WHAT IS RETINAL DISEASE?
Retinal diseases are a range of disorders that affect the thin layer of tissue lining the back of the eye. The retina, which is responsible for receiving light and converting it into neural signals for the brain, is one of the most important parts of the eye.
Early symptoms of retinal disease include:
- Sudden appearance of floaters in the vision
- Blurred vision
- Flashes of light in one or both eyes
- “Shadow” over visual field
- Loss of vision
TYPES OF RETINAL DISEASES
There are quite a few different types of retinal disease. The most common types tend to be retinal tears and detachment, diabetic retinopathy, and macular degeneration.
A retinal detachment is a separation of the retina from the underlying layers of the eye wall. This will lead to progressive loss of peripheral and, eventually, central vision. Left untreated, total, permanent loss of sight eventually occurs in most cases.
Macular degeneration (AMD) is a common condition affecting people age 50 years and older that is associated with central vision loss, which affects one’s ability to read, drive, or see someone’s face if it progresses to more advanced stages.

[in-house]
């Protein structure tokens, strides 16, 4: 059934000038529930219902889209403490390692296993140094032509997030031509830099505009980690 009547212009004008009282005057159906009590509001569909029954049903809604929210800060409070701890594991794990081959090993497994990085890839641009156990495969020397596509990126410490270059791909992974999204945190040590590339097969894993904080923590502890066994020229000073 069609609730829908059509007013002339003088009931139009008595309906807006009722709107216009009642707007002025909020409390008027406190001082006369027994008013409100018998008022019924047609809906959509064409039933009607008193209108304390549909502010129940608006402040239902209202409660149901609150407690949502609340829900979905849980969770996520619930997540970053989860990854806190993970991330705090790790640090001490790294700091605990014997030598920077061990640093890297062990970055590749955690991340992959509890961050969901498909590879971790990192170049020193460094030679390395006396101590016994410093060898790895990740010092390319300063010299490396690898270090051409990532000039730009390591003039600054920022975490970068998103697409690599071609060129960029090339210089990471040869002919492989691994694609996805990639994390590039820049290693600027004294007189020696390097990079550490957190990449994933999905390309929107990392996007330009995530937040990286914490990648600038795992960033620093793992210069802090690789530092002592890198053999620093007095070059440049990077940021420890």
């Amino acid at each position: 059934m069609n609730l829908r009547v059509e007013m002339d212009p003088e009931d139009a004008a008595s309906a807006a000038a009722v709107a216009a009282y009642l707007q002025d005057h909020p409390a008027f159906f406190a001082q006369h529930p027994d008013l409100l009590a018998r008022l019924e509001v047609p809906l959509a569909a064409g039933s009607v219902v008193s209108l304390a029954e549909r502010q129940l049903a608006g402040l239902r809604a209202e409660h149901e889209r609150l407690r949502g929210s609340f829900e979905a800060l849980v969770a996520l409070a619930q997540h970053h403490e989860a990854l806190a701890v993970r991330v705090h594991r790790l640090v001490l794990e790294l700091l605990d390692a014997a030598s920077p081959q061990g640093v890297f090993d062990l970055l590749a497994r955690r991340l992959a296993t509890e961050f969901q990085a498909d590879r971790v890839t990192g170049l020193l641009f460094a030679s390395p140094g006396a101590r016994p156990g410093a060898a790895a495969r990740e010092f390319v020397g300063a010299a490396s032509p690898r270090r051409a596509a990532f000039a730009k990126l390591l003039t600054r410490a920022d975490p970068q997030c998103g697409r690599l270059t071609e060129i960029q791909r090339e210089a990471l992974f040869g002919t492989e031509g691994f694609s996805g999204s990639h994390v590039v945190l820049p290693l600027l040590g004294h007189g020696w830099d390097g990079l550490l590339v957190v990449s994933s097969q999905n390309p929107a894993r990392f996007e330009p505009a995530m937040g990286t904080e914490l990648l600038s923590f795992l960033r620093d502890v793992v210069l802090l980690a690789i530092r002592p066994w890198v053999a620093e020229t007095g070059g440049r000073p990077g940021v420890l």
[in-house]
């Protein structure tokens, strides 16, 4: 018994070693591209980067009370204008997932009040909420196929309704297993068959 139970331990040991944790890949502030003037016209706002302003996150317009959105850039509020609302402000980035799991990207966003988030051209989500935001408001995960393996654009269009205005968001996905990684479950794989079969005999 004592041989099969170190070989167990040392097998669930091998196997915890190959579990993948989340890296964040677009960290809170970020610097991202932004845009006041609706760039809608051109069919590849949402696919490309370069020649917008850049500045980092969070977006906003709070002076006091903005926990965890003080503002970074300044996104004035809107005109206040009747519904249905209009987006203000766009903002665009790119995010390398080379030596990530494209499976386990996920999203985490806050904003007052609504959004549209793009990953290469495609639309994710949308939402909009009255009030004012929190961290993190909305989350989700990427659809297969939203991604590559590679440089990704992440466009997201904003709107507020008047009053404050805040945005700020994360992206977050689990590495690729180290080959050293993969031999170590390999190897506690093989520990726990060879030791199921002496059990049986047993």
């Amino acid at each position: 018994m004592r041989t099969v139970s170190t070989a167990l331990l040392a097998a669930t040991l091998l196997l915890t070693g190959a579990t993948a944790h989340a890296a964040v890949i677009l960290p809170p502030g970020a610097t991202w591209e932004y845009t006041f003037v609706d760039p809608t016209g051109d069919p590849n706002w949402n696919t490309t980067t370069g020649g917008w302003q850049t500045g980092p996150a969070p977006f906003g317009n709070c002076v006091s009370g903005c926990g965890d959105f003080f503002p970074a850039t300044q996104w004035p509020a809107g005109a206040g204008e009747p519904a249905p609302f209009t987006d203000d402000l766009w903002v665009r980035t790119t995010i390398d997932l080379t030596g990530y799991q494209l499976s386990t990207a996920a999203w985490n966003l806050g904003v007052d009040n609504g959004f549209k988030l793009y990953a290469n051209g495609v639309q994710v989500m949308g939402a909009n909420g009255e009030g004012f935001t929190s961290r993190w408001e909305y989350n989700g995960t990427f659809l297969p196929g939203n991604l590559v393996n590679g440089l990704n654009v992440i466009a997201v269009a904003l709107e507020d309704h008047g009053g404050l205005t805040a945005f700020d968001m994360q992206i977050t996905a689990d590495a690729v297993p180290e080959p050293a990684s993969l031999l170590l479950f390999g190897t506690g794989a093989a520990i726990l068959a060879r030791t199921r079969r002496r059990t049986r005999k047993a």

Diabetic retinopathy is a complication of diabetes, a condition in which the blood sugar level is elevated because the body is unable to use and store sugar. This high sugar content damages blood vessels and can affect body organs such as the eyes, heart, and kidneys.
RETINA SURGERY AND OTHER TREATMENTS
Treatment options for retinal disease range from surgical interventions to injections of air, gas, or liquid into the eye. Your exact course of treatment depends on your specific diagnosis and your symptoms.
Dr. M.A Raquib
Fellow Retina Foundation (India)
Useful info and health tips
Moving circular black spots in your vision (floaters) may be noticeable immediately following the injection and can last up to 24 hours. A small red area or hemorrhage at the site of injection is also commonly seen in the first few days after injection.
We advise you not to drive for two weeks after the procedure. If gas has been injected in your eye to support the retina, you will not be able to drive for about six to eight weeks.
Patients with macula off detachments wait a mean of 2.6 weeks (+/-0.3 SE mean) before presentation and 1.8 weeks (+/-0.2 SE of mean) thereafter before surgery. The mean duration of detachment prior to surgical repair was 4.2 weeks (+/-0.3 SE mean). 78% of patients achieved a postoperative improvement in visual acuity.